Aims: Medicinal plants used by traditional medical practitioners (TMP) to treat cancers are considered safe when used alone or combined with conventional therapy to ensure their effectiveness and eliminate the toxic effects of orthodox medicines. Using cytotoxic and antioxidant studies, the study attempted to assess some of the commonly used medicinal plants used to cure cancer among Yoruba people in Ogun, Oyo, Osun, and Lagos (South-West, Nigeria).
Study Design: Samples of commonly utilized anticancer plants obtained from the chosen areas using physical and virtual oral seminars were studied for physiochemical composition and a possible antioxidant and cytotoxic potential to validate the basis for the use of the selected anticancer plants.
Methodology: Online academic literature searches were done on the cited plants to identify the already-exploited anticancer plants. The ethanolic extracts of the plant were examined for the presence of bioactive components and their total flavonoid content, with focusing on quercetin detection using thin layer bioautography (TLB) and brine shrimp lethality assay (BSLA) for cytotoxicity. In comparison to quercetin and ascorbic acid, the scavenging of superoxide radical (SOR), hydrogen peroxide, and 2, 2-Diphenyl-2-picrylhydrazyl (DPPH) radical activity by a model (most biologically active) of the anticancer plant was also evaluated.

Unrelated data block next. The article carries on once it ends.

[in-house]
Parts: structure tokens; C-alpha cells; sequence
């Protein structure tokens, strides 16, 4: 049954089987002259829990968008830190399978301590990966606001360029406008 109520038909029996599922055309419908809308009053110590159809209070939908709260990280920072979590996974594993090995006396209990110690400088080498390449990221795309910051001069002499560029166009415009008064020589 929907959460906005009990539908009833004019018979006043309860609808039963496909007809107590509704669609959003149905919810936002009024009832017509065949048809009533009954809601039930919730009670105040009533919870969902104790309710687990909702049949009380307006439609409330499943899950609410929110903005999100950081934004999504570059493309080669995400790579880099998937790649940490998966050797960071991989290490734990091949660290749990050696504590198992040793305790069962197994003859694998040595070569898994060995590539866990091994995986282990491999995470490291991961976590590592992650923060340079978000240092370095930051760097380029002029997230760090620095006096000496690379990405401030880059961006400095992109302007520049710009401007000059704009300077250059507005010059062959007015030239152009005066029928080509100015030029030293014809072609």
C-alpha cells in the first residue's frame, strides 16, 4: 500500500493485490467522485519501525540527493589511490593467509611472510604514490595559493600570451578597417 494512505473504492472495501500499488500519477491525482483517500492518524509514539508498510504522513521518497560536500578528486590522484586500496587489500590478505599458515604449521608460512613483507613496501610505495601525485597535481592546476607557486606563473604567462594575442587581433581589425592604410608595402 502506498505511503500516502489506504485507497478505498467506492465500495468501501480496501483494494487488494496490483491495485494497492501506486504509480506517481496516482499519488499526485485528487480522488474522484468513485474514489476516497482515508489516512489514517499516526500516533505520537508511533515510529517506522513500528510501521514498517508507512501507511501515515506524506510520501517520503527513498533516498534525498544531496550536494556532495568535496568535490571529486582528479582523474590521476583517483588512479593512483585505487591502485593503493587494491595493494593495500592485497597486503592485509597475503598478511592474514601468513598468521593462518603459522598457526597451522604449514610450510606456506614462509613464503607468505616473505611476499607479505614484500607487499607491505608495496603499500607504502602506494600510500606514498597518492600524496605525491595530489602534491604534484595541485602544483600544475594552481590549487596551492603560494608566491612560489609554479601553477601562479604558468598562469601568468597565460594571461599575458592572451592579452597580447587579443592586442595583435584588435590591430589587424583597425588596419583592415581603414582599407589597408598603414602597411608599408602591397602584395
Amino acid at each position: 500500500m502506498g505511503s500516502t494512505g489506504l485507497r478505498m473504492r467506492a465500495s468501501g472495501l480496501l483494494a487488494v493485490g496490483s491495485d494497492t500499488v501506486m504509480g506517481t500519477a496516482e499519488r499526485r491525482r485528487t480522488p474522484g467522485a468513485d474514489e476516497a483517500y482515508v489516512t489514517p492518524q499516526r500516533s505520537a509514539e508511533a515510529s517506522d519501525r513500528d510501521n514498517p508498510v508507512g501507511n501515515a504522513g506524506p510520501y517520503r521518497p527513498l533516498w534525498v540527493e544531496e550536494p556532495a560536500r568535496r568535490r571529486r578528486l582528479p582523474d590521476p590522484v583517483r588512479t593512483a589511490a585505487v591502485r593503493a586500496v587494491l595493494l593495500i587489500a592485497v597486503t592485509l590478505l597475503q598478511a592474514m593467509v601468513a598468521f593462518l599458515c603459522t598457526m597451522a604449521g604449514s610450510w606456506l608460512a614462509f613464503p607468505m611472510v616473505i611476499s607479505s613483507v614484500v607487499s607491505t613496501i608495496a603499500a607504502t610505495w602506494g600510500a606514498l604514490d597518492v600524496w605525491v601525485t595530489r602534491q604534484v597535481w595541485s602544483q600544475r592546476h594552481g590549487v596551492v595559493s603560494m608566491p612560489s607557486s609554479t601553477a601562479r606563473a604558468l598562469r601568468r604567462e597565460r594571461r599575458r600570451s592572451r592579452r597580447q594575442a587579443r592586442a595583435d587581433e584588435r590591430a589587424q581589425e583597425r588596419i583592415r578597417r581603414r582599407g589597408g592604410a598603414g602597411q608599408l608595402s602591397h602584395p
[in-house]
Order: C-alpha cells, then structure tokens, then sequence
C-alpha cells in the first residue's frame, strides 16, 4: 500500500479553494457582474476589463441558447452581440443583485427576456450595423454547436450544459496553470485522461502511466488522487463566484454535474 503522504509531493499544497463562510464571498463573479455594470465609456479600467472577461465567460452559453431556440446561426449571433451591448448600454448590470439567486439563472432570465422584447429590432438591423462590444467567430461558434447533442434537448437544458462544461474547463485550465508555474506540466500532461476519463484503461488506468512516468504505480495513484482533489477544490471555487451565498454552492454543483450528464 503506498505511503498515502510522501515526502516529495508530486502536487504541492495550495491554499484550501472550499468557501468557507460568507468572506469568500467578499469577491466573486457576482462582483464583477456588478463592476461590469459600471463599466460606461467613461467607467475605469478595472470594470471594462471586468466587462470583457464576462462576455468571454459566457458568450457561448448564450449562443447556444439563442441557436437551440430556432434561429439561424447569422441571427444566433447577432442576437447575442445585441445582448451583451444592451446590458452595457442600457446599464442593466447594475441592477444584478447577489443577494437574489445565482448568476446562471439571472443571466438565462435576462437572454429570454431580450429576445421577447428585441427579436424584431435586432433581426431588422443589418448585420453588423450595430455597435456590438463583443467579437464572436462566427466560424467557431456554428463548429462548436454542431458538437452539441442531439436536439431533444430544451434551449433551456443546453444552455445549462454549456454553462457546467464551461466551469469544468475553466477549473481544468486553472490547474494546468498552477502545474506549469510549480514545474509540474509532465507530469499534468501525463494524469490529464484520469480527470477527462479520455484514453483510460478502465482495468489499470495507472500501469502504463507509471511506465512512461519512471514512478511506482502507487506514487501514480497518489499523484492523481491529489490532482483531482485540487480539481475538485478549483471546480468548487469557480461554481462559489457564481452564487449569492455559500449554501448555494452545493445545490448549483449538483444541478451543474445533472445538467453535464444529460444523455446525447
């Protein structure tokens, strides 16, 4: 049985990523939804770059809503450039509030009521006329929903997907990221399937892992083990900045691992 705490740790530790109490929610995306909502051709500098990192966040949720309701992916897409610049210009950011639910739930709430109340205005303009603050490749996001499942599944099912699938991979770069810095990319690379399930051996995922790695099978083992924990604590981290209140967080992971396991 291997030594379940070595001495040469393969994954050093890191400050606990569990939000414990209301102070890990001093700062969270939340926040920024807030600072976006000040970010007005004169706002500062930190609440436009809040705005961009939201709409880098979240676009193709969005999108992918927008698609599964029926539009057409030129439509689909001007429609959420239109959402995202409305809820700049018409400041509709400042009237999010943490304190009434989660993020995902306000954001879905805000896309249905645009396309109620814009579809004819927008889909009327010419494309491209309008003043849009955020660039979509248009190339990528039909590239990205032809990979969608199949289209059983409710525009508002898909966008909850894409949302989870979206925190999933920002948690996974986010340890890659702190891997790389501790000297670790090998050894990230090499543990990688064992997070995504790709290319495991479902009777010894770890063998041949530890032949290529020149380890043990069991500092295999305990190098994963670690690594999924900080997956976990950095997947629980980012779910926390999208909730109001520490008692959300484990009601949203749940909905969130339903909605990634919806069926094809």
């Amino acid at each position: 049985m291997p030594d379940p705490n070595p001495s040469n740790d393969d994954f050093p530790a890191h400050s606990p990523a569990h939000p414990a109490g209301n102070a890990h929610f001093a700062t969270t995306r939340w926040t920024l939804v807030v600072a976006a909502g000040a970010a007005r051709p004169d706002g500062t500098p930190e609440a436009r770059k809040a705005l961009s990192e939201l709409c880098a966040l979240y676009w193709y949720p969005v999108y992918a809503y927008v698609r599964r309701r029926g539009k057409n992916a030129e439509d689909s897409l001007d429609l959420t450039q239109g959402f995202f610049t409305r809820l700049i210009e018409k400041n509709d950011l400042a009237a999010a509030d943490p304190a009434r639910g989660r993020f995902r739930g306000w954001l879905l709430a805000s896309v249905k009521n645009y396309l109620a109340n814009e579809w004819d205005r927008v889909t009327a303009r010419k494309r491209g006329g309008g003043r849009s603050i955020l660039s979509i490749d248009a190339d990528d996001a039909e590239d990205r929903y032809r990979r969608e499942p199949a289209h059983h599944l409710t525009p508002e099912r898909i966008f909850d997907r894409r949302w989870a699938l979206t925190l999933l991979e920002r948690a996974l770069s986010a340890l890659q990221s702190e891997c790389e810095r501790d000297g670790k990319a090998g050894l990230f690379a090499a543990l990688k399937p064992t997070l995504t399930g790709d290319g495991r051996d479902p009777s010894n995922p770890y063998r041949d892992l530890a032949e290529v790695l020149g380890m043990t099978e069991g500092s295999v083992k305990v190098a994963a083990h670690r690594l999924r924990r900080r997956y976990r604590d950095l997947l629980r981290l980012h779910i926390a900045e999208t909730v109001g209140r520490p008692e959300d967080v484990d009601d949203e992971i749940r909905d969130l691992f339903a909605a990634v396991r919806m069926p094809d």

Results: There were only twelve anticancer species that were not used in related studies: Lannea egregia, Ficus exasperate, Croton zambesicus, Tetrapleurai tetraptera, Terminalia catappa, Zanthoxylum zanthoxyloides, Plumbago zelanica, Hilleria latifolia, Bryophyllum pinntum, Chromolena odorata, Brysocarpus coccineus and Spondias mombin. The anticancer plants contained bioactive and mineral substances like saponins, protein, lipids, magnesium, calcium, iron, zinc, and a decreased Na/K concentration. The plants had a fair amount of flavonoids and variable levels of cytotoxicity. L. egeregia was regarded as the prototype of the anticancer species due to its profound flavonoid concentration (85.40 µg/mL) and cytotoxicity (9.46 µg/mL) compared to other extracts. The TLB also demonstrated the presence of quercetin, with a dose-dependent antioxidant property. The anticancer model's overall antioxidant activity (34.72 µg/mL) was slightly lower than quercetin (30.44 µg/mL) but higher than ascorbic acid (41.68 µg/mL).
Conclusion: The results support the traditional use of anticancer species as nutritional and dietary supplements, whose bioactive compounds are relevant in managing cancer patients. The plant’s bioactive principles need to be characterized in future research.